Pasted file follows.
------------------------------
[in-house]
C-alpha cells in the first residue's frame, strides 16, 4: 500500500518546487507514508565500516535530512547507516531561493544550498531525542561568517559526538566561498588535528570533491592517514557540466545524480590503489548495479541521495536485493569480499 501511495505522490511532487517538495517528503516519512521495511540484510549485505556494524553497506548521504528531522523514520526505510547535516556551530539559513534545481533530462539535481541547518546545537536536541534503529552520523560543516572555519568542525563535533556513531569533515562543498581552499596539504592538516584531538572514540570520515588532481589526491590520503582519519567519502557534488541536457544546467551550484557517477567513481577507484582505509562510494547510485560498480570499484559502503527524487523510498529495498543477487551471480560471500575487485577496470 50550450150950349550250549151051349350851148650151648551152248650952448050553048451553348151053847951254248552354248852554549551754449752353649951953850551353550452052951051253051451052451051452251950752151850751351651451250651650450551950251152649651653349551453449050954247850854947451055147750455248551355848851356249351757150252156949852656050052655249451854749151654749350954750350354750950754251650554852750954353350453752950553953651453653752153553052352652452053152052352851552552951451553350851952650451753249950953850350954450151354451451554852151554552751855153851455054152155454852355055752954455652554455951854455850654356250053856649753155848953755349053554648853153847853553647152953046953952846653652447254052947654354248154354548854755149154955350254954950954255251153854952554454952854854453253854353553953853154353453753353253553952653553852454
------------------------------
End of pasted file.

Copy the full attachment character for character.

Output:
[in-house]
C-alpha cells in the first residue's frame, strides 16, 4: 500500500518546487507514508565500516535530512547507516531561493544550498531525542561568517559526538566561498588535528570533491592517514557540466545524480590503489548495479541521495536485493569480499 501511495505522490511532487517538495517528503516519512521495511540484510549485505556494524553497506548521504528531522523514520526505510547535516556551530539559513534545481533530462539535481541547518546545537536536541534503529552520523560543516572555519568542525563535533556513531569533515562543498581552499596539504592538516584531538572514540570520515588532481589526491590520503582519519567519502557534488541536457544546467551550484557517477567513481577507484582505509562510494547510485560498480570499484559502503527524487523510498529495498543477487551471480560471500575487485577496470 50550450150950349550250549151051349350851148650151648551152248650952448050553048451553348151053847951254248552354248852554549551754449752353649951953850551353550452052951051253051451052451051452251950752151850751351651451250651650450551950251152649651653349551453449050954247850854947451055147750455248551355848851356249351757150252156949852656050052655249451854749151654749350954750350354750950754251650554852750954353350453752950553953651453653752153553052352652452053152052352851552552951451553350851952650451753249950953850350954450151354451451554852151554552751855153851455054152155454852355055752954455652554455951854455850654356250053856649753155848953755349053554648853153847853553647152953046953952846653652447254052947654354248154354548854755149154955350254954950954255251153854952554454952854854453253854353553953853154353453753353253553952653553852454